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Despite Stigma, More Divorced Evangelicals Are Going to Church

Their attendance outpaces other traditions, but still lags far behind married evangelicals.
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Despite Stigma, More Divorced Evangelicals Are Going to Church

Over the decades, divorce has become common enough that it affects every corner of American society—including the church. Congregations have to balance their convictions and their sense of welcome, upholding the institution of marriage while still offering a supportive place for those who are going through divorce.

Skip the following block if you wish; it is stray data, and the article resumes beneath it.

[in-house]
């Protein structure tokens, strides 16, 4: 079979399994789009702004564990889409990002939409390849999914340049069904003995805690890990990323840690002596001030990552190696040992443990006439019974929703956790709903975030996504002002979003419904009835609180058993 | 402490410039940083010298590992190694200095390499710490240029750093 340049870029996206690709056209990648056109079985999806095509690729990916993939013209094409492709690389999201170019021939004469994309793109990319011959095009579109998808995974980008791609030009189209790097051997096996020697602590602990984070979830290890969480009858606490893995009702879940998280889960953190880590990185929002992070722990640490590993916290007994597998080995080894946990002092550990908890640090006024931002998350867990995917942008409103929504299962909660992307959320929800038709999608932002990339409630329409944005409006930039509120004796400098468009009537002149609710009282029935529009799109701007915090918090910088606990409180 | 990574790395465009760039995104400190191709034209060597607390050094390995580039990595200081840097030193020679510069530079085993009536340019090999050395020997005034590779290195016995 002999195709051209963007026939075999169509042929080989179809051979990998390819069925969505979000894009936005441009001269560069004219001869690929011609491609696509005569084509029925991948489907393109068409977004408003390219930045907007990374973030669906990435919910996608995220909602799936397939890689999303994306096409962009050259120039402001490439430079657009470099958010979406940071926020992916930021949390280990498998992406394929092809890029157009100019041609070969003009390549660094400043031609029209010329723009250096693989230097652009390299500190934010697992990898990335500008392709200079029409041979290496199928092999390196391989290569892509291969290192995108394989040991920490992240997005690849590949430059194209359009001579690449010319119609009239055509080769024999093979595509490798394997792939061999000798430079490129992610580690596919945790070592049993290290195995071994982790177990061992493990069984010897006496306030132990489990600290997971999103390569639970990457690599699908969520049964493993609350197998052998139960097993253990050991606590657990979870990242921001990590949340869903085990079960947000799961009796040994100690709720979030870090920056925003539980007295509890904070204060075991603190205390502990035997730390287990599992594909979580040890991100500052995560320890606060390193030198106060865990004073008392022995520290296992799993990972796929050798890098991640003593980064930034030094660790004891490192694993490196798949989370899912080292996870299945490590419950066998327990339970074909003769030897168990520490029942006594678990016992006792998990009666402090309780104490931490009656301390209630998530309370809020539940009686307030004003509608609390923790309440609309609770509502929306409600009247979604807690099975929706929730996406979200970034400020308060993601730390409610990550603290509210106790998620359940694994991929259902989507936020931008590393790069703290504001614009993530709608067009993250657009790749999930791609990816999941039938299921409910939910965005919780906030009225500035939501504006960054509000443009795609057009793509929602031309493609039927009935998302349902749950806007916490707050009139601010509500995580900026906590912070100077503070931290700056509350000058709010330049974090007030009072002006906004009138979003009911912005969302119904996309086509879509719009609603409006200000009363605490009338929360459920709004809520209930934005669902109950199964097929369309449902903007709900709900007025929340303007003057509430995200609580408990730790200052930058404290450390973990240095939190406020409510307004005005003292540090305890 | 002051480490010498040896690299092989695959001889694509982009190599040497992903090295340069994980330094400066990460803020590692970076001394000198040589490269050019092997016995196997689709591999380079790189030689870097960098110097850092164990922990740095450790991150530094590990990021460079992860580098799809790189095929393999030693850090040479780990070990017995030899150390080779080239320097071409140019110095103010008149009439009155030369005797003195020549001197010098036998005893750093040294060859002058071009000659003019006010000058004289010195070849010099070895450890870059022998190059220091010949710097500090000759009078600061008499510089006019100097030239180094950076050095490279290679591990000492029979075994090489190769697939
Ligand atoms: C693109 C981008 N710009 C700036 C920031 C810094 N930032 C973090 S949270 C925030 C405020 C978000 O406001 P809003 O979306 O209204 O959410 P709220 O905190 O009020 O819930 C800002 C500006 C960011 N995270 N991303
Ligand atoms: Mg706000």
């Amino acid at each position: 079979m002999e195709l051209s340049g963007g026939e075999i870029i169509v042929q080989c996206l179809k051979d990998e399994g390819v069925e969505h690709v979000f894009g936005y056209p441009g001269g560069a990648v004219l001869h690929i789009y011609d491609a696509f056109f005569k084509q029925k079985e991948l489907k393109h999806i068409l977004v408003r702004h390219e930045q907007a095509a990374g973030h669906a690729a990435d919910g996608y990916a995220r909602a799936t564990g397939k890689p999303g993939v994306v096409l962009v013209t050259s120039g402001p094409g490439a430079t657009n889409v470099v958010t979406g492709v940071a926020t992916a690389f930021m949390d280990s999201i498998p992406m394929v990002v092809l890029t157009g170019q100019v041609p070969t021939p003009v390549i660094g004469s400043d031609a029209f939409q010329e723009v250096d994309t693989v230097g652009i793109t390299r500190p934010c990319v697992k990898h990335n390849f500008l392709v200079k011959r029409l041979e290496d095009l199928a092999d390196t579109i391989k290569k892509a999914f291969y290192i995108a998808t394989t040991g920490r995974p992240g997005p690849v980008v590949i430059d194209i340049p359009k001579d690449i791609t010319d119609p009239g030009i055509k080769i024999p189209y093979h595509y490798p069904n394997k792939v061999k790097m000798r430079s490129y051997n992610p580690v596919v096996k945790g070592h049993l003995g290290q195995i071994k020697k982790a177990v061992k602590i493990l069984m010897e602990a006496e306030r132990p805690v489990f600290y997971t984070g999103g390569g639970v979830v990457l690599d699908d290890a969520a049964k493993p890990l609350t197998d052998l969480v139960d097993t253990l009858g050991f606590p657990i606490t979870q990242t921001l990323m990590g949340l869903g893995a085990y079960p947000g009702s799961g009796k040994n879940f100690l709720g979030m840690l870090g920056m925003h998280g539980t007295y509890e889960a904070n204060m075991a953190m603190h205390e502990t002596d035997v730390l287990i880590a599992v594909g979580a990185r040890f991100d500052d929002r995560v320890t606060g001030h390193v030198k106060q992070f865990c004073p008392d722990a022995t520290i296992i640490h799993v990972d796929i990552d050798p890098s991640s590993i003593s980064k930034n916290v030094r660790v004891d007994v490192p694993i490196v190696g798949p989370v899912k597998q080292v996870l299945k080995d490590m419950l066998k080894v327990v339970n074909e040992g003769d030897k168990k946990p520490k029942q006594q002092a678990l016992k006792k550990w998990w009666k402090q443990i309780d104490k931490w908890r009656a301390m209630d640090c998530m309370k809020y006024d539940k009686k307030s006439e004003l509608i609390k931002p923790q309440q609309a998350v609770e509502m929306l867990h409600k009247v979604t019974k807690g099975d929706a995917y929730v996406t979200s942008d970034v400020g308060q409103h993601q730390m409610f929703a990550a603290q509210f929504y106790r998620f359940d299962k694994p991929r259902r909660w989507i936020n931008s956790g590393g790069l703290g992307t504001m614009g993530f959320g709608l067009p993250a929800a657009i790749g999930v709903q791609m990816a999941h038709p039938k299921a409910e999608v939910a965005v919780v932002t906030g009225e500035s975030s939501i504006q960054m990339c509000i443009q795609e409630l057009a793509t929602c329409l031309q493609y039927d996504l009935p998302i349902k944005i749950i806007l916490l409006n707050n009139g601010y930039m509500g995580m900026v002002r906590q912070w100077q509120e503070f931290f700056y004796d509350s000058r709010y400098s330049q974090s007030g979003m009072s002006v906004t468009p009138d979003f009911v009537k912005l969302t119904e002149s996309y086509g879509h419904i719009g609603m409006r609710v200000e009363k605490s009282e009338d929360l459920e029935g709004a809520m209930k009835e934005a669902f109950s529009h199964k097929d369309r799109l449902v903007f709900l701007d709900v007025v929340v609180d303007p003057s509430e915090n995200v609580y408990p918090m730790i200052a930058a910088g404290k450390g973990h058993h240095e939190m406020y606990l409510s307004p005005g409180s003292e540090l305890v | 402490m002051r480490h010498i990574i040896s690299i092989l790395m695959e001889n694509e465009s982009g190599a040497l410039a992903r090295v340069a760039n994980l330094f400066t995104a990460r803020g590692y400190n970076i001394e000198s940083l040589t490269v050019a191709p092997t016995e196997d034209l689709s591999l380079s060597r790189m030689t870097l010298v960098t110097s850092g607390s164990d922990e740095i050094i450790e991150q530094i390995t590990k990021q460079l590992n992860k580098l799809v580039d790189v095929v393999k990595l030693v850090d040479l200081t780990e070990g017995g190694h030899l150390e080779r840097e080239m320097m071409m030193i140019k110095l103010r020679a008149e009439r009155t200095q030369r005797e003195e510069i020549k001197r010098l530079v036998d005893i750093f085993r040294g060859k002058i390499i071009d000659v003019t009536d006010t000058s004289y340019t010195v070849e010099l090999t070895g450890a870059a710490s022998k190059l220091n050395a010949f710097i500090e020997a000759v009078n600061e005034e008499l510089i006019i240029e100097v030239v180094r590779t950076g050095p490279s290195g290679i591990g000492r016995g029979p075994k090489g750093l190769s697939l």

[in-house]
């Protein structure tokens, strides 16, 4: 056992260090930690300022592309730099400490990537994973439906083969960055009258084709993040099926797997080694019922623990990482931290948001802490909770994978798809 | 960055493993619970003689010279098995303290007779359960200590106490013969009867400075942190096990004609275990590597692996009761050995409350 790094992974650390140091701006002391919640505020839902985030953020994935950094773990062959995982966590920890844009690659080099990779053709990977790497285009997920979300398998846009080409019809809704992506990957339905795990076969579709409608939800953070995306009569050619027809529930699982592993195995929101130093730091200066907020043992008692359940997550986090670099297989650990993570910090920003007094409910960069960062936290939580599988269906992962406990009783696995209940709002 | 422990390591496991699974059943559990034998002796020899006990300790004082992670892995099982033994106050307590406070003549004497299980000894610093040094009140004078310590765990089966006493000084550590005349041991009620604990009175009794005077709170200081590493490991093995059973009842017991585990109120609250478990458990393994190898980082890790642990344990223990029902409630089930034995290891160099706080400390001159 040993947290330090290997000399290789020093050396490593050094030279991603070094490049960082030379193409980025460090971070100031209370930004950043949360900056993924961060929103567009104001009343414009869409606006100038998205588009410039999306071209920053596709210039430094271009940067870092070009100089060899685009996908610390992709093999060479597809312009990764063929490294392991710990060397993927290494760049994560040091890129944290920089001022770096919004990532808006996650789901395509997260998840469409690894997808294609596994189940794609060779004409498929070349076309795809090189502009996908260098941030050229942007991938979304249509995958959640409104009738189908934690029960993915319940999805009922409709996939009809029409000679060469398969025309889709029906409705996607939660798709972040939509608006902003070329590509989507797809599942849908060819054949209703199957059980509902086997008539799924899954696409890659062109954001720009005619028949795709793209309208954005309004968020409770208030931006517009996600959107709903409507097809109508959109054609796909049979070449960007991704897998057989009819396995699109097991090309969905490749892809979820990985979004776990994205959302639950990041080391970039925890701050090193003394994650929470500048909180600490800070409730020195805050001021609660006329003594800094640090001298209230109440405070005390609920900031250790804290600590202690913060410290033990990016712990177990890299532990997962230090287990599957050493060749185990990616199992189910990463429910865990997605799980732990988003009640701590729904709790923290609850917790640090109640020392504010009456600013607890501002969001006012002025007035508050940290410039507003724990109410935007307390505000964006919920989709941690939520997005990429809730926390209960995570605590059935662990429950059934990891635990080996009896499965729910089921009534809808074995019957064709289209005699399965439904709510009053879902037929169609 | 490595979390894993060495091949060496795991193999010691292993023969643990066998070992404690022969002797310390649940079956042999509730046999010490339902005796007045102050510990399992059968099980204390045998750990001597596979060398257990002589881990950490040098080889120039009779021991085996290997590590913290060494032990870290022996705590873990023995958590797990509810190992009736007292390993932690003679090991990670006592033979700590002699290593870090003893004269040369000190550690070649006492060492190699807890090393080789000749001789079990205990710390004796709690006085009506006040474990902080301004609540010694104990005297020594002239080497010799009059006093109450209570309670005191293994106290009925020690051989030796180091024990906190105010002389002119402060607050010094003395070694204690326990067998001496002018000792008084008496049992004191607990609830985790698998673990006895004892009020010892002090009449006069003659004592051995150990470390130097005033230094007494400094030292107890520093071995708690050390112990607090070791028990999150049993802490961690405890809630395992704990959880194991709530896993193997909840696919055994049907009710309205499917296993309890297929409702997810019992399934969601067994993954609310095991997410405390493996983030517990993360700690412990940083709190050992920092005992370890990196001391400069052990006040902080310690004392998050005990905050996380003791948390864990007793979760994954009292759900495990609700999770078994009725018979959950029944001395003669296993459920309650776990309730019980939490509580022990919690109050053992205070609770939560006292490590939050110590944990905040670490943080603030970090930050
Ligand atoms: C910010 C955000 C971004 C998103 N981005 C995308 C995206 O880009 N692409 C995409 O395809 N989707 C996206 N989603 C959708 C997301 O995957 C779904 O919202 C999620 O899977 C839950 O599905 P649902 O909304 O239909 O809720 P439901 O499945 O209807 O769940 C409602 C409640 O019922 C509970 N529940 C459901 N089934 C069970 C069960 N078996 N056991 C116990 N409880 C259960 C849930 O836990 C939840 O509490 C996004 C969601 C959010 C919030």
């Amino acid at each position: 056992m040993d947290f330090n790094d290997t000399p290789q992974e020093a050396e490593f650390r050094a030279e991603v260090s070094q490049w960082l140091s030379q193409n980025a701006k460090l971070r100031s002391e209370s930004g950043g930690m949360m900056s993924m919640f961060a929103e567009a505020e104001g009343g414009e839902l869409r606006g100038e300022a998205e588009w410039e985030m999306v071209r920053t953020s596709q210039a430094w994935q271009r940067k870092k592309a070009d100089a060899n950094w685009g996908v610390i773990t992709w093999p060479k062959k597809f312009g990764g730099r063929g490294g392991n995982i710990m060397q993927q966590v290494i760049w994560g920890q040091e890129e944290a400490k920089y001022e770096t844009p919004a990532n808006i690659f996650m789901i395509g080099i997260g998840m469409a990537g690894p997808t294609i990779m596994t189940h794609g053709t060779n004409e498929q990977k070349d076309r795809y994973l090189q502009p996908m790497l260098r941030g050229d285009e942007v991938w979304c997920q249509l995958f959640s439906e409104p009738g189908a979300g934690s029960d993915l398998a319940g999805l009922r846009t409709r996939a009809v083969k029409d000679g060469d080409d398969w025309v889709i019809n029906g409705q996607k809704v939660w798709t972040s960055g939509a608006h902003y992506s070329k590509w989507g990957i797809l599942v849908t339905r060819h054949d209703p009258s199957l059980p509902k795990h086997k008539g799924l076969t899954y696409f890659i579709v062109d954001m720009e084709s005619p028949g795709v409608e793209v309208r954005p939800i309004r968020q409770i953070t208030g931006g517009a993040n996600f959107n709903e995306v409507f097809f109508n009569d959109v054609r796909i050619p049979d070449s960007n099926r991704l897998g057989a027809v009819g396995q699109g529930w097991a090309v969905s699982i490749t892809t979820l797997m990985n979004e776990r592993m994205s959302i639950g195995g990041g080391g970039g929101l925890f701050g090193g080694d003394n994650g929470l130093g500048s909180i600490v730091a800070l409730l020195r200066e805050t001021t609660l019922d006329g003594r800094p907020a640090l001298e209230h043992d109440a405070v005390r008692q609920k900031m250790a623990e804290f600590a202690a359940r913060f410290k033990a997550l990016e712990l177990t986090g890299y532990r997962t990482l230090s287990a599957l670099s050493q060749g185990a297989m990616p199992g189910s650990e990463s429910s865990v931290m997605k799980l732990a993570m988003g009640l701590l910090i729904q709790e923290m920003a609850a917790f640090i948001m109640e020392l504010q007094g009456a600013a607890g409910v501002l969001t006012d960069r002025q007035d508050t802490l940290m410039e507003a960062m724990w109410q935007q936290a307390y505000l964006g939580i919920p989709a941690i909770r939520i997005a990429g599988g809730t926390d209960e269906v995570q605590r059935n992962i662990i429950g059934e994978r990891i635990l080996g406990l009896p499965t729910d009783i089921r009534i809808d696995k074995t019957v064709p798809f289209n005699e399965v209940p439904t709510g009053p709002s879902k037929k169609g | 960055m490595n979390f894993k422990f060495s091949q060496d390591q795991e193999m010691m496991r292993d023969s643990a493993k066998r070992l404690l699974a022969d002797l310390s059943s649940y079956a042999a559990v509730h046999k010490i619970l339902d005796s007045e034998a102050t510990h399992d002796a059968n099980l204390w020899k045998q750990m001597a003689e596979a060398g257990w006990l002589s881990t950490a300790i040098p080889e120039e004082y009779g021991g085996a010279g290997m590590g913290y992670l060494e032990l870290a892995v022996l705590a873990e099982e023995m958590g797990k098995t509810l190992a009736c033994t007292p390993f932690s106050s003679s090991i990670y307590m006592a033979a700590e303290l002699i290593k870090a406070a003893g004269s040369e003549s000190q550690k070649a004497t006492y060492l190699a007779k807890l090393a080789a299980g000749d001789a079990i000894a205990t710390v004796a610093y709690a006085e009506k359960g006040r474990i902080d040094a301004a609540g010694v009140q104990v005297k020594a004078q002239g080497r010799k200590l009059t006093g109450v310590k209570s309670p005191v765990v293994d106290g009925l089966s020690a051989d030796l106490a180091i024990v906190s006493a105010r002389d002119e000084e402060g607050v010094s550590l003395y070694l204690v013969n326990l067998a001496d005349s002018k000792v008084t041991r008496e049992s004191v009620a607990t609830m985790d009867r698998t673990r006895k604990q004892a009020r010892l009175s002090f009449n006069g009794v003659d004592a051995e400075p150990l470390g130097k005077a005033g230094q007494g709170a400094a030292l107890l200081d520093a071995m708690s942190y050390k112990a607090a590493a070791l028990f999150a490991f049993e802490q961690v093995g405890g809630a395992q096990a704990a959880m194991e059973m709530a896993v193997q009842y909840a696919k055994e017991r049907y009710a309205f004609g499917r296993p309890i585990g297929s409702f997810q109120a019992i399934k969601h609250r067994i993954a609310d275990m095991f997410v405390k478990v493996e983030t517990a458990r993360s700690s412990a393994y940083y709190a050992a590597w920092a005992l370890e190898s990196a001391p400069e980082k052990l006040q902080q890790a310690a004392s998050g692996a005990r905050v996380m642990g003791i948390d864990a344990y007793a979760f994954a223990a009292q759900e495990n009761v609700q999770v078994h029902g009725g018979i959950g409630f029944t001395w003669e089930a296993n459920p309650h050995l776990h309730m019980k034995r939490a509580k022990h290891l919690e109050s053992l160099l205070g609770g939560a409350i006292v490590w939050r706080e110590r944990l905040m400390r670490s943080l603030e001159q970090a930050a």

But have churches been effective at reducing the stigma that comes with ending a marriage?

The General Social Survey has been asking people about their marital status since its inception in 1972. The question is posed this way: “Are you currently—married, widowed, divorced, separated, or have you never been married?” (This question asks about current marital status; therefore the results visualized below do not depict all Christians who have been divorced, just those who are currently divorced or separated.)

The common assumption that the vast majority of Christians are married used to be true but is no longer the case. In 1972, nearly three quarters of ...

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